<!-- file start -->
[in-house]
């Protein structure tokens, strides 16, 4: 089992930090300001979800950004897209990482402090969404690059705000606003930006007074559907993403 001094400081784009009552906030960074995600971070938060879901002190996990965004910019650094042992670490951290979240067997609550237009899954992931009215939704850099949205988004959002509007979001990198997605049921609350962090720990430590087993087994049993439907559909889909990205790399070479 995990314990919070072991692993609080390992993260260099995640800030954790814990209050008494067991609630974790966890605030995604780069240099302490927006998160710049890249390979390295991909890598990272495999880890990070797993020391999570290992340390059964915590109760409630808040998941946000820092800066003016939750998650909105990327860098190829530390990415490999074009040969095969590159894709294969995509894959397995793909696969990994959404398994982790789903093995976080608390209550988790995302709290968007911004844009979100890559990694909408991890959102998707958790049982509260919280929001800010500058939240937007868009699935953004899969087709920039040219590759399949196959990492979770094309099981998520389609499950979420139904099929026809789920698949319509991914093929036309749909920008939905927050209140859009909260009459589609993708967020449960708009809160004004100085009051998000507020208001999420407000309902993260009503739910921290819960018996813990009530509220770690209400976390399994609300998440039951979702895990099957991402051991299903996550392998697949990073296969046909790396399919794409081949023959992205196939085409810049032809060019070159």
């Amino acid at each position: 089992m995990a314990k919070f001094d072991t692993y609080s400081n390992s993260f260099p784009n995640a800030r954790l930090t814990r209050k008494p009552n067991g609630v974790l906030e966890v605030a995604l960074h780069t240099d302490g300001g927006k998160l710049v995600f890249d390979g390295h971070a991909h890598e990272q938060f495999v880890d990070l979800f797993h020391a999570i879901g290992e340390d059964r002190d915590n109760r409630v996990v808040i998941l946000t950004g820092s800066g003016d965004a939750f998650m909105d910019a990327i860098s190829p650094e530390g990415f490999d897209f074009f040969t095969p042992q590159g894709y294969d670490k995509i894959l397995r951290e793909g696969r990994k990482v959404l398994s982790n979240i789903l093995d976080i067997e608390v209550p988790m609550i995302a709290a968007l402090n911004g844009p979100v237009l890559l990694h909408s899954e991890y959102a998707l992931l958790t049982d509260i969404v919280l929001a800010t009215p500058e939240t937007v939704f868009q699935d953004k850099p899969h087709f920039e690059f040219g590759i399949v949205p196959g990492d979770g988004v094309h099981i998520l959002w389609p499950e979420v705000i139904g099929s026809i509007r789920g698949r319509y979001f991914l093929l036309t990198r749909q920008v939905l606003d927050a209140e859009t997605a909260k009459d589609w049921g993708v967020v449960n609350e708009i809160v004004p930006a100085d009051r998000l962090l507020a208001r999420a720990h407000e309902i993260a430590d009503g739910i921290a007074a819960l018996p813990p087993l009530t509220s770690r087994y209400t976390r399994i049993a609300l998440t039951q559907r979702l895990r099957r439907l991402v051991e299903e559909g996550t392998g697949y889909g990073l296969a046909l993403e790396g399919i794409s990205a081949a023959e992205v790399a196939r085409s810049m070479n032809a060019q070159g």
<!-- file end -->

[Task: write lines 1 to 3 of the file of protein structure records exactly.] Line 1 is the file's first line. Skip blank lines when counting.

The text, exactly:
[in-house]
């Protein structure tokens, strides 16, 4: 089992930090300001979800950004897209990482402090969404690059705000606003930006007074559907993403 001094400081784009009552906030960074995600971070938060879901002190996990965004910019650094042992670490951290979240067997609550237009899954992931009215939704850099949205988004959002509007979001990198997605049921609350962090720990430590087993087994049993439907559909889909990205790399070479 995990314990919070072991692993609080390992993260260099995640800030954790814990209050008494067991609630974790966890605030995604780069240099302490927006998160710049890249390979390295991909890598990272495999880890990070797993020391999570290992340390059964915590109760409630808040998941946000820092800066003016939750998650909105990327860098190829530390990415490999074009040969095969590159894709294969995509894959397995793909696969990994959404398994982790789903093995976080608390209550988790995302709290968007911004844009979100890559990694909408991890959102998707958790049982509260919280929001800010500058939240937007868009699935953004899969087709920039040219590759399949196959990492979770094309099981998520389609499950979420139904099929026809789920698949319509991914093929036309749909920008939905927050209140859009909260009459589609993708967020449960708009809160004004100085009051998000507020208001999420407000309902993260009503739910921290819960018996813990009530509220770690209400976390399994609300998440039951979702895990099957991402051991299903996550392998697949990073296969046909790396399919794409081949023959992205196939085409810049032809060019070159």
């Amino acid at each position: 089992m995990a314990k919070f001094d072991t692993y609080s400081n390992s993260f260099p784009n995640a800030r954790l930090t814990r209050k008494p009552n067991g609630v974790l906030e966890v605030a995604l960074h780069t240099d302490g300001g927006k998160l710049v995600f890249d390979g390295h971070a991909h890598e990272q938060f495999v880890d990070l979800f797993h020391a999570i879901g290992e340390d059964r002190d915590n109760r409630v996990v808040i998941l946000t950004g820092s800066g003016d965004a939750f998650m909105d910019a990327i860098s190829p650094e530390g990415f490999d897209f074009f040969t095969p042992q590159g894709y294969d670490k995509i894959l397995r951290e793909g696969r990994k990482v959404l398994s982790n979240i789903l093995d976080i067997e608390v209550p988790m609550i995302a709290a968007l402090n911004g844009p979100v237009l890559l990694h909408s899954e991890y959102a998707l992931l958790t049982d509260i969404v919280l929001a800010t009215p500058e939240t937007v939704f868009q699935d953004k850099p899969h087709f920039e690059f040219g590759i399949v949205p196959g990492d979770g988004v094309h099981i998520l959002w389609p499950e979420v705000i139904g099929s026809i509007r789920g698949r319509y979001f991914l093929l036309t990198r749909q920008v939905l606003d927050a209140e859009t997605a909260k009459d589609w049921g993708v967020v449960n609350e708009i809160v004004p930006a100085d009051r998000l962090l507020a208001r999420a720990h407000e309902i993260a430590d009503g739910i921290a007074a819960l018996p813990p087993l009530t509220s770690r087994y209400t976390r399994i049993a609300l998440t039951q559907r979702l895990r099957r439907l991402v051991e299903e559909g996550t392998g697949y889909g990073l296969a046909l993403e790396g399919i794409s990205a081949a023959e992205v790399a196939r085409s810049m070479n032809a060019q070159g």